The Cass County Board approved its 6th permit for a solar farm in the county within the past two years.
This final project is for a community solar garden in the Beardstown area that is the fifth project overseen by U.S. Solar Corporation, who has administrated 4 projects in Beardstown and one in the Virginia area.
Cass County Board President Michael Barnett says that the projects are all going to significantly help the county’s taxpayers along with the environment: “The first project was our largest. It encompasses about 3,600 acres in South Beardstown Drainage District, and then, five of the smaller farms are from 5-15 megawatts have been spread out throughout the county, predominantly in the Beardstown area, but there is one here in Virginia. Again, I think it will help the taxpayers dramatically. The largest one, when it comes online, I think the first year’s estimated tax revenue is $960,000. That will go a long way to help the Beardstown School District and of course, all of the other taxing bodies. I think it’s very positive.”
Ryan Magnoni, project developer at U.S. Solar Corporation says that the projects by his company have been built with the idea that all the power that is generated stays local: “They are called community solar projects with the idea that all of the power that is generated is local power. It’s not something that connects to transmission lines that can send the electricity out of county, out of state possibly. It is just connected to your standard pole lines along the street or road and goes back to the local substations. At that point then, a local residence, a business, a school, a government office has the ability to actually subscribe to a portion of the electrical usage that is created from the solar garden.”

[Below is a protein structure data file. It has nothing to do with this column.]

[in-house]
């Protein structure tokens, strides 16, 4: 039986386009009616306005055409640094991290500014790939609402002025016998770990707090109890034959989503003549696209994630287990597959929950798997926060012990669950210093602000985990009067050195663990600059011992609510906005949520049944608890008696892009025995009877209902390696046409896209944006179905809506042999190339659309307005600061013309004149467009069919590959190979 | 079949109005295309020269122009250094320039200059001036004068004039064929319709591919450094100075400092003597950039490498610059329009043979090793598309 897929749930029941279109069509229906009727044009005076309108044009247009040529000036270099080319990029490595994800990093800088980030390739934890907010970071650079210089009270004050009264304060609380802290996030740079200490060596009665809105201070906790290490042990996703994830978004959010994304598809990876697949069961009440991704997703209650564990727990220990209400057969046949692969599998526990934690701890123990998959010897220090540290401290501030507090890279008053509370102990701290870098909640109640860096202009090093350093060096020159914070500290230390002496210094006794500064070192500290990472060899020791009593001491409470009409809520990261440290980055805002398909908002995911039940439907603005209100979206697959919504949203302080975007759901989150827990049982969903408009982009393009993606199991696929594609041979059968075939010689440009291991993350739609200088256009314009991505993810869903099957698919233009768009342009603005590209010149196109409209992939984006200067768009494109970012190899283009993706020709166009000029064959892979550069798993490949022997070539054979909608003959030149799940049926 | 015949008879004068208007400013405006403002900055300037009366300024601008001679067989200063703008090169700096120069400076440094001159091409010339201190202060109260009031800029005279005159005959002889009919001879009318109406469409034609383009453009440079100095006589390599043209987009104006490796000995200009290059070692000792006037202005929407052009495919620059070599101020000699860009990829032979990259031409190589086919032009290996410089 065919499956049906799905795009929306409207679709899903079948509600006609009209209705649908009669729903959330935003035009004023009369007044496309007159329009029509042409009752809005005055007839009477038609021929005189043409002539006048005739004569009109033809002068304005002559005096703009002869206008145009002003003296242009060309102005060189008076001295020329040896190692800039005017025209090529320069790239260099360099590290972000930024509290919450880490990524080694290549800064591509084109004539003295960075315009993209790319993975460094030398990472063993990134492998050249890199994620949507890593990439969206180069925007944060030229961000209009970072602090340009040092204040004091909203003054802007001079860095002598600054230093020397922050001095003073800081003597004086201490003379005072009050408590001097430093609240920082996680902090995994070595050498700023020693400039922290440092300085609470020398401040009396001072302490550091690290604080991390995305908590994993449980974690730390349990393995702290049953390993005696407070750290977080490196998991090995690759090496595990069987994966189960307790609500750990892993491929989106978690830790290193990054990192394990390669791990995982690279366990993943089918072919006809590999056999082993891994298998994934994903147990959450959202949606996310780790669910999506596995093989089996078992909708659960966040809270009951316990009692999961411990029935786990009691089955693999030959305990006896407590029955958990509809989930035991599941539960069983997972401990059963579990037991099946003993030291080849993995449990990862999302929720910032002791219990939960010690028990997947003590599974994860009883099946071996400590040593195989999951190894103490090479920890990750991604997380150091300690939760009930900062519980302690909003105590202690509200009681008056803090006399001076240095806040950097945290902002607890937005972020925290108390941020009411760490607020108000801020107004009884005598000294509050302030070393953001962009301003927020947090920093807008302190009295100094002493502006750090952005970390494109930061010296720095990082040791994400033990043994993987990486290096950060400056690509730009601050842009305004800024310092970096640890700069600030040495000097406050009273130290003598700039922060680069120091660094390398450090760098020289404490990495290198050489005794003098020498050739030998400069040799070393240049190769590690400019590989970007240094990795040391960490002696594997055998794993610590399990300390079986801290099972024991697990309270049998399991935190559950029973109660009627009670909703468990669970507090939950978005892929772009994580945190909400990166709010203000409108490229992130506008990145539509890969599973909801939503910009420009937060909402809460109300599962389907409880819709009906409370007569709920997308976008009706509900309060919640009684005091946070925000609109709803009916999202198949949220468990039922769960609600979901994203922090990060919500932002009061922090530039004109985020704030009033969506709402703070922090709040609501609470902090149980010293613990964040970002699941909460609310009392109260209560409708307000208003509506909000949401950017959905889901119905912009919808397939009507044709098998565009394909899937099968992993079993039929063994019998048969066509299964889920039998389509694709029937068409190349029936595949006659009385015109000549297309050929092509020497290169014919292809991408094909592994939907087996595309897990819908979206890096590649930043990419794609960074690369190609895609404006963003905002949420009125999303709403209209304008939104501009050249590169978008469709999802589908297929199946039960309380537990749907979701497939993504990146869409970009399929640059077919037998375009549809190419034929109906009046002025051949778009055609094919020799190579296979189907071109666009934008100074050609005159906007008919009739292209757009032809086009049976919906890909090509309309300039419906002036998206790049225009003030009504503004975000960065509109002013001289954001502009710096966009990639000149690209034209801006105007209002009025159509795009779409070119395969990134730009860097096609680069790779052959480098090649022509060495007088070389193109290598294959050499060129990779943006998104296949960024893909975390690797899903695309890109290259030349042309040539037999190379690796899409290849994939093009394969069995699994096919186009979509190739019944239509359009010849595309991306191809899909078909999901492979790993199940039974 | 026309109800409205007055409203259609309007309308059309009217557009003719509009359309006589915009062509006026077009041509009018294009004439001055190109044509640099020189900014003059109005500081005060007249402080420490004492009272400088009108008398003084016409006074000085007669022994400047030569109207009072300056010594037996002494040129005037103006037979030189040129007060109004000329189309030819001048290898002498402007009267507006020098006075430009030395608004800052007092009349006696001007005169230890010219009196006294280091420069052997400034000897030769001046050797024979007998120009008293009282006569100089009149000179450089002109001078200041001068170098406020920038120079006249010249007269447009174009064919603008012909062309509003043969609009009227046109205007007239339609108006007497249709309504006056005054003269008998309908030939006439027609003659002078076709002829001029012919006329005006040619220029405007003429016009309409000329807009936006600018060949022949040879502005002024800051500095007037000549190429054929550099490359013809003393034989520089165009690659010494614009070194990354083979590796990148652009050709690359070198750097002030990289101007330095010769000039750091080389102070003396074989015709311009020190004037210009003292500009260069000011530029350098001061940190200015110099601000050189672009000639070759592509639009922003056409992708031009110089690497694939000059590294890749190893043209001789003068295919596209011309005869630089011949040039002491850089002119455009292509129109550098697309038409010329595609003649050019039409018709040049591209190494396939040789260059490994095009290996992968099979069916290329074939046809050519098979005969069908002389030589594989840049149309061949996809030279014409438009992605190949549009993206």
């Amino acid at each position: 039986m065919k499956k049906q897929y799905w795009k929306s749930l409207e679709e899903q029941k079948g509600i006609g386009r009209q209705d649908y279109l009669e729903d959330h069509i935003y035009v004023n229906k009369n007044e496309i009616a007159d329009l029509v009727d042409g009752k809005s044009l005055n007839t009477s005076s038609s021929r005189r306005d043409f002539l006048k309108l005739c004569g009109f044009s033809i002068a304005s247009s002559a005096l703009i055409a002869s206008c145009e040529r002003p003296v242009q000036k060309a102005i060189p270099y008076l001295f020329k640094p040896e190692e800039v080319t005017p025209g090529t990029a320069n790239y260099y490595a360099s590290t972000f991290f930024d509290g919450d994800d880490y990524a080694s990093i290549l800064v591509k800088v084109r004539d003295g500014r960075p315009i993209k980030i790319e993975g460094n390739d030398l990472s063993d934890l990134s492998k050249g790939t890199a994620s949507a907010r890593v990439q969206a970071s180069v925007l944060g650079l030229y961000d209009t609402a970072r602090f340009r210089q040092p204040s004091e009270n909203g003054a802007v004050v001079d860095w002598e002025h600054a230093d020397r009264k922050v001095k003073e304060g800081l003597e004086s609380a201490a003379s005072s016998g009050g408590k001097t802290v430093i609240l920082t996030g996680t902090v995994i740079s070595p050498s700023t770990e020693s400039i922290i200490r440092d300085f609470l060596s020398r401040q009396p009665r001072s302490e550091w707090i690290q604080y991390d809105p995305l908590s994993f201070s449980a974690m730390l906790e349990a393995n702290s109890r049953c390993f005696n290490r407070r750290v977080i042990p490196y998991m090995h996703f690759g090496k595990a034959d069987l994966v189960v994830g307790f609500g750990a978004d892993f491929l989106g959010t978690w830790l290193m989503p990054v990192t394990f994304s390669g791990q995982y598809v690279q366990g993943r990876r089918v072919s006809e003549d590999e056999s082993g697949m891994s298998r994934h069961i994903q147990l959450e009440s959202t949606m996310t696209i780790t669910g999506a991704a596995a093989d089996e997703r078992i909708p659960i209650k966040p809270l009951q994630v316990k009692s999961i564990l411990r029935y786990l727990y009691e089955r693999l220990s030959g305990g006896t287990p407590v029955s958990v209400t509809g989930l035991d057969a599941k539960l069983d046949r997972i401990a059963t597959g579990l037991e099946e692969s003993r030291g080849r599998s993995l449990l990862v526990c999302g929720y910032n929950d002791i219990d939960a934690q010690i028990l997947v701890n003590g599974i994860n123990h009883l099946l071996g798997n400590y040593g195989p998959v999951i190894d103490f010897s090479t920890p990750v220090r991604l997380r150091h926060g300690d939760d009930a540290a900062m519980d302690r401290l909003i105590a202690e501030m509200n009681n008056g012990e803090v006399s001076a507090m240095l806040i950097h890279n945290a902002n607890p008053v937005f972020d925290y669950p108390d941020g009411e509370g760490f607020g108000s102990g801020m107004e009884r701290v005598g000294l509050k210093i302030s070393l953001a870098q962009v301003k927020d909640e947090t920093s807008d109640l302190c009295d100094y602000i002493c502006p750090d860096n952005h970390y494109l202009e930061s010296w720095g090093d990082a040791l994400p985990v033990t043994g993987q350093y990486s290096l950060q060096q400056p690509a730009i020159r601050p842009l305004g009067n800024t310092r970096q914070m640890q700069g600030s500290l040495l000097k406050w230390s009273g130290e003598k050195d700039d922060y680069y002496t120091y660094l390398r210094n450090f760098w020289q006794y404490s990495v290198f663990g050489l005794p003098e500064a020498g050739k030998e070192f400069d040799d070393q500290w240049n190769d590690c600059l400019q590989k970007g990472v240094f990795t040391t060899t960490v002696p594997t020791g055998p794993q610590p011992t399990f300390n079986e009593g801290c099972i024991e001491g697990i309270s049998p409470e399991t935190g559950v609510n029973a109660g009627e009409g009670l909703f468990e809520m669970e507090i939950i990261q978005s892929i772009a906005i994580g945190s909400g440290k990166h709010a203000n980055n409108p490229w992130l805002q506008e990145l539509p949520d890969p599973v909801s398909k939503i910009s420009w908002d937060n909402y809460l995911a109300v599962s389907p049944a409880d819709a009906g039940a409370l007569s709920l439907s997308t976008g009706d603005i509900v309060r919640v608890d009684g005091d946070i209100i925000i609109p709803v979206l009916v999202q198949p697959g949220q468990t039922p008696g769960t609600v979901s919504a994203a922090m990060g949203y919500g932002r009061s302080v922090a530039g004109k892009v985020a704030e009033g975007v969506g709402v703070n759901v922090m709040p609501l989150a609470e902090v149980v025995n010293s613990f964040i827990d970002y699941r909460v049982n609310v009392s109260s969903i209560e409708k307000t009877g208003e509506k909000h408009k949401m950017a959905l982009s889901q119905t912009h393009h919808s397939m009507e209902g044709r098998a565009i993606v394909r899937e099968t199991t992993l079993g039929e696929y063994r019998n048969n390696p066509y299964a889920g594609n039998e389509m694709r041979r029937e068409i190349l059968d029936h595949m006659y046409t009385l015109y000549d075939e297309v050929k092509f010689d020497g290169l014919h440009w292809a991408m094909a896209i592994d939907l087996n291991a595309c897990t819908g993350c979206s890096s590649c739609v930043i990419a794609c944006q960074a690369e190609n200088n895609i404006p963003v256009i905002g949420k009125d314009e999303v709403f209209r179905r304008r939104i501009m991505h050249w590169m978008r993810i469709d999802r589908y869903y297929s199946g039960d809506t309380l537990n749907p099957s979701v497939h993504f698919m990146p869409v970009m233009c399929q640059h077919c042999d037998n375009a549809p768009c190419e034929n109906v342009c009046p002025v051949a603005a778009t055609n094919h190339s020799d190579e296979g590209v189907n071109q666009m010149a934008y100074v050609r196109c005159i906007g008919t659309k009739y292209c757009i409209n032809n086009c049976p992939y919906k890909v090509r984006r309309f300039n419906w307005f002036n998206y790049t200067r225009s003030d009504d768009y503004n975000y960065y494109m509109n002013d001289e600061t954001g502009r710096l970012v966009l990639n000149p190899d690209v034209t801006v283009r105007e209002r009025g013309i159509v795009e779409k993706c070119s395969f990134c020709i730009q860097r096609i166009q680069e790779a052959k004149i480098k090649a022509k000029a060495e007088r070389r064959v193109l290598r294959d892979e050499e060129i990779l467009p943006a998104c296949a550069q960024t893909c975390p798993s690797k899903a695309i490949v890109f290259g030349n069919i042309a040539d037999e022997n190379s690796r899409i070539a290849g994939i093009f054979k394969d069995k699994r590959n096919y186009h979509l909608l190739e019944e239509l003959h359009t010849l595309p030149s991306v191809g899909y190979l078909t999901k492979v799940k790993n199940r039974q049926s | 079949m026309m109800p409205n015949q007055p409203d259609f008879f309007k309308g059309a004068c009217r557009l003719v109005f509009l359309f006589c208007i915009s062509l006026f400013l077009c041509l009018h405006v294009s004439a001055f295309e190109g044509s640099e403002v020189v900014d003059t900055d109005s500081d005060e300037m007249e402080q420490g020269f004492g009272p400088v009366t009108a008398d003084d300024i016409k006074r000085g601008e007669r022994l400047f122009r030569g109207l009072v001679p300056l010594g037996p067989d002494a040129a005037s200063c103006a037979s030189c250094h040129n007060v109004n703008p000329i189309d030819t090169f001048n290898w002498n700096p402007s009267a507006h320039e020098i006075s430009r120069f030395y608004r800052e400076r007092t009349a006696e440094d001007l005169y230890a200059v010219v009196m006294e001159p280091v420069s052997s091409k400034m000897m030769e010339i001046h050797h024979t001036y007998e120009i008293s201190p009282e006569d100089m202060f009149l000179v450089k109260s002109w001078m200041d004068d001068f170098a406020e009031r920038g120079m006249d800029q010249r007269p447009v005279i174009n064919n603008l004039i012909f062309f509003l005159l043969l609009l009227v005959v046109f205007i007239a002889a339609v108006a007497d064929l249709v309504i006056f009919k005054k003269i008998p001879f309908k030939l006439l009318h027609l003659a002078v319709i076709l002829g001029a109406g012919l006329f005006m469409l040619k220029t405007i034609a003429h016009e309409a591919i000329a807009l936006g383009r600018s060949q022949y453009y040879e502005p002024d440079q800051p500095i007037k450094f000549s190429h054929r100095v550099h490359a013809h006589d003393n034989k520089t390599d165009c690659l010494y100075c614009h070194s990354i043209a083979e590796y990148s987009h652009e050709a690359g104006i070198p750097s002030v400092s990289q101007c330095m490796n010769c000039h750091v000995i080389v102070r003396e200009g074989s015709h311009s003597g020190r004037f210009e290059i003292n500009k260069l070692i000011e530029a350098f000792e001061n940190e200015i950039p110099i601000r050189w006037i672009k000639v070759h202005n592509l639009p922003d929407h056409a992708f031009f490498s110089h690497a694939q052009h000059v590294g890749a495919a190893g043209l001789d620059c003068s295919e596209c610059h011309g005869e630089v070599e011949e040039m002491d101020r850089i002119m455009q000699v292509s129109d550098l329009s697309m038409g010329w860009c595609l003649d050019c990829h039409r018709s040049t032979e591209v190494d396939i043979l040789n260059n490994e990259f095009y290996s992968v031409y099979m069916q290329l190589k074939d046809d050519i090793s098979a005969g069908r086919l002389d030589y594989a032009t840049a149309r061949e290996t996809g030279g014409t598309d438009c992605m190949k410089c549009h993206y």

Mangoni says that the community solar gardens are built in accordance with the parameters of the Illinois Shines and the Adjustable Block Program through the State of Illinois. Magnoni said during the Cass County Board meeting Monday night that the Cass County projects are being submitted for the first round of the program due by November 1st. Approved projects receive payments in exchange for 15 years of Renewable Energy Credits. Mangoni says that the initial term with landowners to site the project is 20 years. He says based on the 20 megawatts that the projects are producing, the local area will see significant tax revenue over that 20-year term: “At a minimum, you are looking at about $600,000-$800,000 of tax money per year. The average comes out to about to $6,000-$8,000 per megawatt that we pay in real estate taxes, and then, that’s divided up between the levies of the local taxing districts.”
Magnoni told the Cass County Board that if the project gets approved for the Illinois Shines program, construction would begin next Fall at the earliest on all five of the proposed projects.